HTRF (Homogeneous time-resolved fluorescence)

This technology combines time-resolved fluorescence detection with FRET and is mainly used for drug screening in high-throughput.

Dr Tobias Pusterla Dr Tobias Pusterla


What is HTRF?

Homogeneous Time-Resolved Fluorescence (HTRF®) is a Time-Resolved FRET (TR-FRET) immunoassay developed by Cisbio. This technology combines Time-Resolved Fluorescence (TRF) detection with Fluorescence Resonance Energy Transfer (FRET) and is mainly used for drug screening in high-throughput

Fluorescence resonance energy transfer is a proximity assay that takes advantage of the energy transfer happening between two fluorophores (called donor and acceptor) when they are in close contiguity. Upon excitation of the donor by a light source, the energy is transferred from the donor to the acceptor, if the distance between the two is between 20 and 90 Å. The excited acceptor emits then fluorescence at a given wavelength. 

FRET is mainly used to analyze molecular binding events or interactions and can be employed to determine the binding affinity of two binding partners. These are assessed by coupling each binding partner to be investigated with a fluorophore, and by detecting the level of energy transfer taking place. 

GFP/RFP and CFP/YFP steady-state fluorescent FRET pairs have been widely used in fluorescence intensity assays. However, highly sensitive measurements can be hardly obtained with standard FRET. This method is negatively affected by the background noise derived from scattered excitation light and autofluorescence. 

HTRF principle

Through the adoption of time-resolved fluorescence, TR-FRET allows the elimination of the short-lived steady-state background fluorescence by introducing a time delay between excitation and detection. This is made possible by the use of long-lived fluorophores called lanthanides as donors.
In fact, time-resolved FRET and HTRF assays rely on the transfer of energy between lanthanide donors and short-lived fluorophore acceptors, when in close proximity. Lanthanides are well-suited for these applications because of a large Stokes shift and because of longer emission lifetimes (from microseconds to milliseconds) compared to steady-state fluorophores like fluorescein or rhodamine. 

Due to these specific characteristics, time-resolved FRET and HTRF exhibit improved performance levels instability, and specificity. Buffer or medium interference is significantly reduced by the long-lived fluorescence and by the ratiometric detection of the two emission wavelengths of donor and acceptor.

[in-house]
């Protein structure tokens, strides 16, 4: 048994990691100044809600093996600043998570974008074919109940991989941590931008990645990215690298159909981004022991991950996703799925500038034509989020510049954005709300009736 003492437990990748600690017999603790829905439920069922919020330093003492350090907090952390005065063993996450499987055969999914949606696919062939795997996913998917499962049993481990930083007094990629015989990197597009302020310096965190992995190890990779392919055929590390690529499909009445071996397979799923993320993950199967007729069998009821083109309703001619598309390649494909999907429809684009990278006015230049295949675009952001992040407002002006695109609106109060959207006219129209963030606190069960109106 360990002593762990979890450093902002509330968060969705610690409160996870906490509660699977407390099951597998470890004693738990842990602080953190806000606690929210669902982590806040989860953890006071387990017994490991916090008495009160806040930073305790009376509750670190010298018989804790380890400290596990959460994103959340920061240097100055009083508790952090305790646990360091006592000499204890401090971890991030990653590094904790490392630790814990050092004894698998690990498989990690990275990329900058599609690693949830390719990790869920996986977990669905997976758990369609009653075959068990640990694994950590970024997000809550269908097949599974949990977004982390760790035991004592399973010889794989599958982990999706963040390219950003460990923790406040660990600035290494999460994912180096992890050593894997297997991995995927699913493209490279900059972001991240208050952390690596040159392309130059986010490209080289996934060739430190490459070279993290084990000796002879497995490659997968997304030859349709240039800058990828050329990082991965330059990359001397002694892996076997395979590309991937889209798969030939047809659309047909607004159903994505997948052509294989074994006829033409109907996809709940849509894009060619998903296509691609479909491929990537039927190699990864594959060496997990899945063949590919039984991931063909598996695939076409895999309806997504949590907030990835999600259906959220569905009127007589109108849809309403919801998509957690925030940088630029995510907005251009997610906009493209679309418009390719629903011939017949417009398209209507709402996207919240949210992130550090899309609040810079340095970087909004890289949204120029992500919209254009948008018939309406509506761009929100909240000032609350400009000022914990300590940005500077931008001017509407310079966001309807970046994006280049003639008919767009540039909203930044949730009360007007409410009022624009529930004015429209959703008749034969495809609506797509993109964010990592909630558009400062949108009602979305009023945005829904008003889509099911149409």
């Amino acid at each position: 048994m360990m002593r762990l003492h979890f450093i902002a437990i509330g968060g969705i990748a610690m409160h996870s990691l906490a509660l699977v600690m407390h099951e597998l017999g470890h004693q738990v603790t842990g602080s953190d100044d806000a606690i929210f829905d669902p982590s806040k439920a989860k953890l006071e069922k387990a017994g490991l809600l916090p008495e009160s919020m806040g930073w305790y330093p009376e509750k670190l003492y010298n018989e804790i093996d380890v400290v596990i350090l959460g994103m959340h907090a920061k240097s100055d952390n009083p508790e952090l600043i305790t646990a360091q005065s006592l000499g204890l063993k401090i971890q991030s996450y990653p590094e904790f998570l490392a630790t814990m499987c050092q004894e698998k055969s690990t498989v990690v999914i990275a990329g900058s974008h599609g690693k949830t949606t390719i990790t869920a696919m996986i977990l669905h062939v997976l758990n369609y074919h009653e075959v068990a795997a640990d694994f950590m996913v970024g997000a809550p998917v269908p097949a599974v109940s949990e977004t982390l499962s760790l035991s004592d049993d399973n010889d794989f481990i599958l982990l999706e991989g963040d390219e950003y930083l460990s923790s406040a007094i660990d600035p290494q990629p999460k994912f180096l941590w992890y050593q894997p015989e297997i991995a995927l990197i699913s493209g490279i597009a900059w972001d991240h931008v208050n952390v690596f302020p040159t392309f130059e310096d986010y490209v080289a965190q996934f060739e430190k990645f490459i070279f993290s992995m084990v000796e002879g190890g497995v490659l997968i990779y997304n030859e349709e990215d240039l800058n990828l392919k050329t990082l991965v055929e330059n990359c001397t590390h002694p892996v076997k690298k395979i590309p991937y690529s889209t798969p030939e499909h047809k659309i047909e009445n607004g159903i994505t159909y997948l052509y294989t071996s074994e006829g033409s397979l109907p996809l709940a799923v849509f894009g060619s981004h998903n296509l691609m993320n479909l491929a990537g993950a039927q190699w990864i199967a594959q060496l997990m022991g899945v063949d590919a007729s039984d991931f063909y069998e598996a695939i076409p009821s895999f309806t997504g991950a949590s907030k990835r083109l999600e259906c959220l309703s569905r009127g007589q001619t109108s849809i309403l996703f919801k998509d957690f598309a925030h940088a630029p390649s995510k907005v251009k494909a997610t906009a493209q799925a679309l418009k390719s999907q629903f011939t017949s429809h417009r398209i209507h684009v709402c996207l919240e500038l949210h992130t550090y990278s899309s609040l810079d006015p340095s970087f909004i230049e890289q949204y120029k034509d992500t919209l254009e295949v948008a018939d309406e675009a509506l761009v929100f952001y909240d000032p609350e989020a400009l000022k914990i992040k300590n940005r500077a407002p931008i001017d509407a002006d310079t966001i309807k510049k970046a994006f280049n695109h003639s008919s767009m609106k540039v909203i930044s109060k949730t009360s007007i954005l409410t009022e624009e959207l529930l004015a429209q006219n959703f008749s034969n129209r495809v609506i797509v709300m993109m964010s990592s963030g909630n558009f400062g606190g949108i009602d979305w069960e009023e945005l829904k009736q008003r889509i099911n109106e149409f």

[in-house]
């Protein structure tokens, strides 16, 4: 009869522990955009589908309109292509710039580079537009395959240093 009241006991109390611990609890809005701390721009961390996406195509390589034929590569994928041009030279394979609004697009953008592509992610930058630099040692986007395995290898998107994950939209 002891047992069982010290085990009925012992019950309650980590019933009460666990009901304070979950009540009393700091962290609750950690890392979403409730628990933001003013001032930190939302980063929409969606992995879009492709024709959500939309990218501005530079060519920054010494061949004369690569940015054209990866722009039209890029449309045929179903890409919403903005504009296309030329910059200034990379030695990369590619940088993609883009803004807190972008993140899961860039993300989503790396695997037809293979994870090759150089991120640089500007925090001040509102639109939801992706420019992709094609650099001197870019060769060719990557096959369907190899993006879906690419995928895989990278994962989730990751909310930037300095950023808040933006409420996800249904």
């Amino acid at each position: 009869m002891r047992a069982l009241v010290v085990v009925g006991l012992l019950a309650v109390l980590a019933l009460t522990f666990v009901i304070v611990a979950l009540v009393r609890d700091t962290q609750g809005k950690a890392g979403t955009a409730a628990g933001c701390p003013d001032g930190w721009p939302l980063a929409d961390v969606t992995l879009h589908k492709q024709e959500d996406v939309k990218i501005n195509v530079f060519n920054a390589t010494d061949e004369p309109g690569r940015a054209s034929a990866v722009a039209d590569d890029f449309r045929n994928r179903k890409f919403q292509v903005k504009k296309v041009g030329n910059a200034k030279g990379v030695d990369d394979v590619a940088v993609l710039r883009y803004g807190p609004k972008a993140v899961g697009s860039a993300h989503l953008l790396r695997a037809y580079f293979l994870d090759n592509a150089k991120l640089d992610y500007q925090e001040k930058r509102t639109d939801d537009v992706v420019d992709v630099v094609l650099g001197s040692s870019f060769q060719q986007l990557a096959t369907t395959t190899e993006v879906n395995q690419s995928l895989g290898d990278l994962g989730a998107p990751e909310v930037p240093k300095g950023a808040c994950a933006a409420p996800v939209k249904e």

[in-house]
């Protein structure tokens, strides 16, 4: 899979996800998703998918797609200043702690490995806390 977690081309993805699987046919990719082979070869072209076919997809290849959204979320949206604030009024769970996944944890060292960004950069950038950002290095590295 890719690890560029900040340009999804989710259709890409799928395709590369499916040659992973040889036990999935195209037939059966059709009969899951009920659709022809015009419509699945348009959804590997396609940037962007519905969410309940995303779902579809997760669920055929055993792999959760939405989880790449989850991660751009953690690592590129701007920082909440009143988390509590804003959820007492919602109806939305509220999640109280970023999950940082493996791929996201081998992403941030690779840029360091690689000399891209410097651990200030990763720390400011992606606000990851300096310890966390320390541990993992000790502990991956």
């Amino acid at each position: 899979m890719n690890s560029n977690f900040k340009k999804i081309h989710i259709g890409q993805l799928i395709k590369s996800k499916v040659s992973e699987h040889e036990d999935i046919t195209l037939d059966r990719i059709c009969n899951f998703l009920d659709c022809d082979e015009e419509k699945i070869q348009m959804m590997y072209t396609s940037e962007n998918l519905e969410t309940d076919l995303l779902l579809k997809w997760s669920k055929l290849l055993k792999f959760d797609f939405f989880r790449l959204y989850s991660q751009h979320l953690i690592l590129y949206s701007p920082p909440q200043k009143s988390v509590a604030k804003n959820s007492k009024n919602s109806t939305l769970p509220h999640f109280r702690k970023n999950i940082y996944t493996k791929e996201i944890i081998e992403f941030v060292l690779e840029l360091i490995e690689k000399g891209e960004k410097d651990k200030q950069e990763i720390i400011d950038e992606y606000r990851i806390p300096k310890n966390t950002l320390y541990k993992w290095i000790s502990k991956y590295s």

The general principle of how the Homogeneous Time-Resolved Fluorescence technology is applied is very similar throughout different applications. Specific antibodies against each of the two targets (or tags), the interaction which has to be investigated, are labeled with either the donor or the acceptor. If the targets are in close proximity, the antibodies will be as well. By exciting the donor, energy will be transferred to the acceptor, which will emit because of fluorescence resonance energy transfer. The final signal is proportional to the amount of binding taking place. Alternatively, donor and acceptor can be covalently bound to the interacting partners.

HTRF technology

Four specific fluorophores, forming different time-resolved FRET couples, are used in HTRF. The donor lanthanide fluorophore is either europium (Eu3+) or terbium (Tb2+) cryptate (fig. 1), whereas the steady-state fluorescence acceptors usually emit in the red range.

HTRF donors

As europium and terbium ions are only poorly fluorescent on their own, they need to be embedded in a light-collecting cage to emit light. The HTRF technology makes use of a cryptate for this purpose. Similar to a chelate in other TRF and time-resolved FRET technologies, a cryptate allows both collection and transfer of energy. The acceptor fluorophore then releases this energy as light at a specific wavelength. 

The lanthanide cryptate complex is not subject to photo-bleaching like several conventional fluorophores and is said to be extremely stable under a wide range of chemical conditions. 

The terbium cryptate has 10 to 20 times increased quantum yield and a higher molar extinction coefficient compared to europium, features that improve screening performance.[1] Both europium and terbium-based assays can be read on the same HTRF plate reader.


Fig. 1: schematic representation of the lifetime emission of the two lanthanides used as Homogeneous Time-Resolved Fluorescence donors, europium (Eu) and terbium (Tb).

HTRF acceptors

XL665, a pigment purified from red algae, was the first generation developed for the HTRF technology. The second-generation d2 is similar to XL665 but much smaller. It is said to limit steric hindrance problems sometimes suspected in TR-FRET systems. 

Both acceptors emit in the red range. Their emission hence is less likely to be negatively affected by intrinsic medium or compound autofluorescence. Both red acceptors can be coupled with either a europium or terbium cryptate. Terbium donors can be additionally combined with green-emitting acceptors (e.g. fluorescein), allowing for potential multiplexing (fig. 2).

Fig. 2: combination of HTRF donor and acceptor emission spectra. A) Emission spectra of the Eu3+ cryptate (donor) and its red acceptor. B) Emission spectra of the Tb2+ cryptate (donor) and its red and green acceptors.

HTRF detection

Cryptate donors are typically excited at 337 nm. Acceptor and donor emit at two different wavelengths 620 nm and 665 nm, respectively. Hence, they can be optically distinguished from each other. Emission at 620 nm is the proper emission of the donor and is used as an internal reference, while emission at 665 nm is the acceptor as an indicator of the energy transfer (binding event) taking place (fig. 3).

Fig. 3: schematic representation of excitation and emission in a HTRF assay. In case of no interaction, the donor is excited at 337 nm and emits at 620 nm. In case of interaction and FRET taking place, the acceptor additionally emits at 665 nm.

A time delay of 60 microseconds between excitation and fluorescence detection eliminates the non-specific short-lived background emission. Emission is then usually detected over a time period of 400 microseconds (fig. 4).